Cockpit Arts Top Tips: The Pricing Decision Series

Ahead of Cockpit Arts Finance workshop with MyCake on 11th August 2010: Financial Planning for Growth we’re featuring Top Tips by Ellen O’Hara, Head of Business Development at Cockpit Arts.

The question that I’m asked more than any other in my role at Cockpit is ‘how should I price my work?!’

There’s no doubt that getting your pricing right is a crucial part of your marketing and business strategy. So what is there to consider when making the pricing decision? 

In the workshop The Price is Right, which is part of our rolling programme of Making It Workshops, we look at three key areas: Cost, Market and Value, as well as how different pricing strategies fit with the overall goals for your practice and business. 

Over the next few weeks, I’ll be posting a series of top tips, looking at pricing from these four different perspectives:


The Pricing Decision # 1: Price and Cost

Your first consideration when setting prices will usually involve looking at what costs are involved when producing your work. The ‘Cost-plus’ approach to pricing involves setting price by starting with the cost of creating a product, and then adding a mark-up. The mark-up provides you with your profit margin and so the cost-plus approach almost guarantees that you will not sell at a loss. 

Mark-ups can be based on industry standards, individual expert opinions, or widely accepted rules of thumb. I usually advise makers to try and double their cost price to arrive at their wholesale price. In other words, add a mark up of 100% or x 2. And then add a mark up of around 2.5 on the wholesale price to arrive at the retail price. This is equal to multiplying your cost price by 5 to arrive at your retail price, or adding a mark up of 400%.  This should ensure that there’s enough profit to cover some of the other costs associated with running your business.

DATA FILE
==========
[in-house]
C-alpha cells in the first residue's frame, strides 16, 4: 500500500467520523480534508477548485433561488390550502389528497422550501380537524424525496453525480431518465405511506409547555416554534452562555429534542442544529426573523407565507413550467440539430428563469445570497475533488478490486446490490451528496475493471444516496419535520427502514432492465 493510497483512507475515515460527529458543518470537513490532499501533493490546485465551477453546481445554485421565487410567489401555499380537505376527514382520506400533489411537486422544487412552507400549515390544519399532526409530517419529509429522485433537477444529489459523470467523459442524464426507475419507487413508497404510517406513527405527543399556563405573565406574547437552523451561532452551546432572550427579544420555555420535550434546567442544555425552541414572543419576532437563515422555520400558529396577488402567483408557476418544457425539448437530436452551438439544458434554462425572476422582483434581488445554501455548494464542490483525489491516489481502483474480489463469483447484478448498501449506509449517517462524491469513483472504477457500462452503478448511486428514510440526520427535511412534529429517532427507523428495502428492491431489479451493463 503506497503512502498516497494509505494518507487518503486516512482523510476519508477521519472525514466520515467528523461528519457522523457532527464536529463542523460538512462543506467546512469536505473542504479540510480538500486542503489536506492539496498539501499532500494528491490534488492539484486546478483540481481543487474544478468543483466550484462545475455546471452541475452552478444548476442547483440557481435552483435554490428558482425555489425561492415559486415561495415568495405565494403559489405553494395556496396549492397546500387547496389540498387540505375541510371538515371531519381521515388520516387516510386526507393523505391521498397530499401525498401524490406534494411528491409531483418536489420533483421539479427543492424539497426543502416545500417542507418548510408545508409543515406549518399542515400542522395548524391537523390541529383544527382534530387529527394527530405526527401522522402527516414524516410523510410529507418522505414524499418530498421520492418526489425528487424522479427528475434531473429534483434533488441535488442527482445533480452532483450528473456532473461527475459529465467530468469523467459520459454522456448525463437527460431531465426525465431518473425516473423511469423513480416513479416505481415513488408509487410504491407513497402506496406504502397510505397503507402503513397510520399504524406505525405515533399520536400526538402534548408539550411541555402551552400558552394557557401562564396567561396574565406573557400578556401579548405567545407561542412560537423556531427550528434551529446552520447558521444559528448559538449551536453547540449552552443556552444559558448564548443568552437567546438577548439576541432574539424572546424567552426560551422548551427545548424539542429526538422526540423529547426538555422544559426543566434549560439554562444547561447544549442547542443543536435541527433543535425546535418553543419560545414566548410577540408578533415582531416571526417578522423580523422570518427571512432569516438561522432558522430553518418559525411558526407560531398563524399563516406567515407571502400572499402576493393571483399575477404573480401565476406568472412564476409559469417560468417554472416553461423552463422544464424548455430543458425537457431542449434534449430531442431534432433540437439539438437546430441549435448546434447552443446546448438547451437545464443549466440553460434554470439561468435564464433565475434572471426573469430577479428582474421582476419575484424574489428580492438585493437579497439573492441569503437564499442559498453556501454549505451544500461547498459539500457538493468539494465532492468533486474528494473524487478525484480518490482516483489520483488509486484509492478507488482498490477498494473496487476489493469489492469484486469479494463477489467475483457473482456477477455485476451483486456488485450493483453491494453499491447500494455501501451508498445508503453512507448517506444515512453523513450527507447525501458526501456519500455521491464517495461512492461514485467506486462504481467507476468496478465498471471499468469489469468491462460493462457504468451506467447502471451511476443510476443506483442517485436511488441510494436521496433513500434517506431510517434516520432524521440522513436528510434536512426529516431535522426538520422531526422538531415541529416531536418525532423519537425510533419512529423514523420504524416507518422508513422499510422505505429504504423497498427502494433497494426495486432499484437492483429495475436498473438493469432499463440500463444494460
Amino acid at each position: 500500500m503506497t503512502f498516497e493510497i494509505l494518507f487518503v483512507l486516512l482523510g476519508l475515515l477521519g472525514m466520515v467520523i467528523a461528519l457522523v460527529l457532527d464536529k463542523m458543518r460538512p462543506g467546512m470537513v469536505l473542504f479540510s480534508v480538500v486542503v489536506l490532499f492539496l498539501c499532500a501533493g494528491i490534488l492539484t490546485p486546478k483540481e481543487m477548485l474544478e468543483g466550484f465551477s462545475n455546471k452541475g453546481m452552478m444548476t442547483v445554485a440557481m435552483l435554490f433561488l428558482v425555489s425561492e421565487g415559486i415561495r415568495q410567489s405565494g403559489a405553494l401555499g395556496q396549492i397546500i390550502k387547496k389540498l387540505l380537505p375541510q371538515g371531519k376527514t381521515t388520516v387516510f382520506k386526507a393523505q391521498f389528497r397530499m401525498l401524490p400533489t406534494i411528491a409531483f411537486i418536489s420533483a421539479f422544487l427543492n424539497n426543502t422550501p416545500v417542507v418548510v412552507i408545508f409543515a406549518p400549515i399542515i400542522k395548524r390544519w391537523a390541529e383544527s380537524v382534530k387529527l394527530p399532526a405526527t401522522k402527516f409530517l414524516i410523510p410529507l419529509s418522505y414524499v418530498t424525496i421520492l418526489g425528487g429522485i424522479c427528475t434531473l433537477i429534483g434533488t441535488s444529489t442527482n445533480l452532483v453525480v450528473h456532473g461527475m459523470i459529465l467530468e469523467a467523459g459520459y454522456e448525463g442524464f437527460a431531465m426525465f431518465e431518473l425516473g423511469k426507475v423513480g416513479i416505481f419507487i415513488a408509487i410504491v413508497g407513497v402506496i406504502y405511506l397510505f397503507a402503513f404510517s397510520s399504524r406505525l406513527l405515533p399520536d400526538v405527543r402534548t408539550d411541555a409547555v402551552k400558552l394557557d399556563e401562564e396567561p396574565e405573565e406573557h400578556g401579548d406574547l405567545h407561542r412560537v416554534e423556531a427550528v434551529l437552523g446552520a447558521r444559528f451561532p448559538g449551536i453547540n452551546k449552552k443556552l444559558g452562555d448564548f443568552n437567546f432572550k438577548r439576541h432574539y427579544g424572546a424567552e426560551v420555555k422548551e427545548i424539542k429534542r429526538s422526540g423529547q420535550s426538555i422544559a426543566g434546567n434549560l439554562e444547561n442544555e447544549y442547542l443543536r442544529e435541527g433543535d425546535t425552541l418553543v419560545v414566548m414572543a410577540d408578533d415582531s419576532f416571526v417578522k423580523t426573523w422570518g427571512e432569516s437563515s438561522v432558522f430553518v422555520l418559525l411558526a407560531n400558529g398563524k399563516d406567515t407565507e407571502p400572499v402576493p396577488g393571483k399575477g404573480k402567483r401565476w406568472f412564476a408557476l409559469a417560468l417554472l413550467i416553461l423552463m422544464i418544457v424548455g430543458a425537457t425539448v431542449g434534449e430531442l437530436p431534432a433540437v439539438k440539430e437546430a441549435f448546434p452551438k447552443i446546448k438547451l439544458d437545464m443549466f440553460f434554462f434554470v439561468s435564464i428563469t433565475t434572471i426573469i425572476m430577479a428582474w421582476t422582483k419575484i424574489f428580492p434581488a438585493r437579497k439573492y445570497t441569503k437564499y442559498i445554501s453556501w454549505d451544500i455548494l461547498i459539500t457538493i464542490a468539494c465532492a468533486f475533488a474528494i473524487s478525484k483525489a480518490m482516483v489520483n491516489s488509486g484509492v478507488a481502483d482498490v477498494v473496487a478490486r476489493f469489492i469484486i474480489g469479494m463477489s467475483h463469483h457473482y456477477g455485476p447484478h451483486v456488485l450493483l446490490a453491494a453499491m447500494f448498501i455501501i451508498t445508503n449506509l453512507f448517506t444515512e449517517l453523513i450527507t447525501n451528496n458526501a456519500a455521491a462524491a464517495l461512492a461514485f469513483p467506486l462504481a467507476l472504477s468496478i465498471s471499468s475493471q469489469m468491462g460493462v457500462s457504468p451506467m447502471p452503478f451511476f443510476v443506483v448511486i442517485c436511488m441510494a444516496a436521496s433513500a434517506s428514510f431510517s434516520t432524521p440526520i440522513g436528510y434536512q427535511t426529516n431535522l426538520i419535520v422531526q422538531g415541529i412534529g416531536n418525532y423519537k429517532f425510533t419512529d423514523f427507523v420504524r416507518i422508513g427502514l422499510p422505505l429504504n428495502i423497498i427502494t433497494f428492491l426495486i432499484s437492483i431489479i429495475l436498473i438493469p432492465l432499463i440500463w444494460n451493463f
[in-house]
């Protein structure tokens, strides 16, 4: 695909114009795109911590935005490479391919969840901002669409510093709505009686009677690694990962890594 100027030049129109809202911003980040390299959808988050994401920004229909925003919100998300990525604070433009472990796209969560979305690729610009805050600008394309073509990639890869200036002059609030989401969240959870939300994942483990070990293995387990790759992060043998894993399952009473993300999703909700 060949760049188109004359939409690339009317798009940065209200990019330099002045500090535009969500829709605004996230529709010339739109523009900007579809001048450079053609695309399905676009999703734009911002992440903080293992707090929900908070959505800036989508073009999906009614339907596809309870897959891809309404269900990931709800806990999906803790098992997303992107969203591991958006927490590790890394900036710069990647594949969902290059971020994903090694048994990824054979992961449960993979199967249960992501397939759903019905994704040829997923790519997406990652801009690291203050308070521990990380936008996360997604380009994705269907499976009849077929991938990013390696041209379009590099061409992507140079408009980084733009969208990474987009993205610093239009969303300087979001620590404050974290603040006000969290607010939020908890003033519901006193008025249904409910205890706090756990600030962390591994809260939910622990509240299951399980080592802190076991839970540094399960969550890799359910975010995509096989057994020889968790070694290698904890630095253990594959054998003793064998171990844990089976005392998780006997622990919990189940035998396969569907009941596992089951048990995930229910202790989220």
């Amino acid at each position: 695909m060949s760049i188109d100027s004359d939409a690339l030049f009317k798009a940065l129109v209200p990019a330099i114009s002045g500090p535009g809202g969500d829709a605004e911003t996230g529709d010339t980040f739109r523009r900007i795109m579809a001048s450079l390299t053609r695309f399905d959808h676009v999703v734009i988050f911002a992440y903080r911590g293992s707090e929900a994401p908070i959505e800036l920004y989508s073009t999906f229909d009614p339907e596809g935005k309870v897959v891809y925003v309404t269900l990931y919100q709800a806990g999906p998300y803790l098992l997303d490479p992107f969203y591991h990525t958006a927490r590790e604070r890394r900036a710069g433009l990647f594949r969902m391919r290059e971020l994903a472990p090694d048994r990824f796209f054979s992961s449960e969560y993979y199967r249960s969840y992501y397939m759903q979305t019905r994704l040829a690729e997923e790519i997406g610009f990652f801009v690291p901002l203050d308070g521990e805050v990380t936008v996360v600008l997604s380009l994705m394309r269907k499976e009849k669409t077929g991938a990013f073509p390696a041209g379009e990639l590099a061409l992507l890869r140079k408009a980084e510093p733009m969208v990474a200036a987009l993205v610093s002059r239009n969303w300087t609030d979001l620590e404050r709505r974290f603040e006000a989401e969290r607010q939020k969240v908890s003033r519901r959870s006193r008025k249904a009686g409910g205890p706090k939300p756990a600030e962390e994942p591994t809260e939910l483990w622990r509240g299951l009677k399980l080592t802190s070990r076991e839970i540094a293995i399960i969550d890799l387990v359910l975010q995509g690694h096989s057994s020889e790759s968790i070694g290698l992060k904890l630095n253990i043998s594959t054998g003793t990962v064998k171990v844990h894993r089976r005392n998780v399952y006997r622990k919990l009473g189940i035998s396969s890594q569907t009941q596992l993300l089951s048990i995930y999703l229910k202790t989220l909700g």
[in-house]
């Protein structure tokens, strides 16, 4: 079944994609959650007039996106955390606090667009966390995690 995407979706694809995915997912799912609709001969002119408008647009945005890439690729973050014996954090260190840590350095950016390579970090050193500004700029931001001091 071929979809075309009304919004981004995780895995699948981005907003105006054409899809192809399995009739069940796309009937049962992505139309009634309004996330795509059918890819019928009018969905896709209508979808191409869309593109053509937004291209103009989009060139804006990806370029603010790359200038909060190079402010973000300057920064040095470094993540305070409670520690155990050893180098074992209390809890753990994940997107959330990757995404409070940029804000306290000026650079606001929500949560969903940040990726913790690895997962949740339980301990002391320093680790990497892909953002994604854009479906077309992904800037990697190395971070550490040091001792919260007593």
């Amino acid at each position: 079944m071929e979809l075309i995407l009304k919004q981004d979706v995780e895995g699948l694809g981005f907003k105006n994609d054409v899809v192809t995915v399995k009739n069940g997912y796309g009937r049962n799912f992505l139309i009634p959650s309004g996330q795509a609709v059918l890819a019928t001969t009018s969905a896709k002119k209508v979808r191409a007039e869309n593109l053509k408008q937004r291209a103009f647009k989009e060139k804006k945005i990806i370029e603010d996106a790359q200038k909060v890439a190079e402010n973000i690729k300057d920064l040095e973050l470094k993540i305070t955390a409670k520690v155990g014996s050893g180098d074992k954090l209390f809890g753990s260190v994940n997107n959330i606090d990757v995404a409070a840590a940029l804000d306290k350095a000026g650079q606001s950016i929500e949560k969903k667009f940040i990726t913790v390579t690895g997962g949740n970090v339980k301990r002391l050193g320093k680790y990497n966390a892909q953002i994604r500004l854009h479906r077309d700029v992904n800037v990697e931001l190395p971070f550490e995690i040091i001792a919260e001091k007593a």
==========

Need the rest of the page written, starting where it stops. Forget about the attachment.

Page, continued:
The disadvantage of this approach is that if costs increase, the price of the product must also increase. The price of each product is therefore dependent on how many costs it creates. 

The key to using this approach effectively is to be as accurate as possible about actual costs. So what should you include? 

  • Firstly there are the costs that directly relate to the production of the work such as materials, the cost of outworkers and packaging.  These costs will tend to vary as the volume of work you produce and sell changes and can be refered to as variable direct costs. 
  • Then there is the cost of your time (if you produce the work yourself) which will be based on your hourly rate.
  •  Finally you also need to think about making a contribution to the day to day running costs of your business, or overheads (also refered to as fixed costs). This will include things like studio rent, day to day administration costs, PAYE staff costs and marketing.  Some makers build this into their hourly rate.

A cost-plus figure generally provides a basis for the lowest price acceptable, but should not be the only consideration. It takes into account the cost and profit side of buying and selling, but it neglects demand for your work and what is going on in your market. 

Another way of using costs to determined price is ‘target pricing’ where are a target price is made, and then costs are adjusted so that that price can be achieved.  However, this is often very difficult to achieve for designer-makers who produce in small batches because costs are less flexible.

Next we’ll be looking at Price and Market in The Pricing Decision # 2.

For guidance on calculating your costs, try our Calculaing Your Costs and Budgeting worksheet which can be found in the Resources section of the blog. Or see the other posts on the blog that advise on finance from me and other industry experts.  Let us know how you get on!

And if you’d like to attend our next Finance workshop: Financial Planning for Growth see details and book here.

2 thoughts on “Cockpit Arts Top Tips: The Pricing Decision Series

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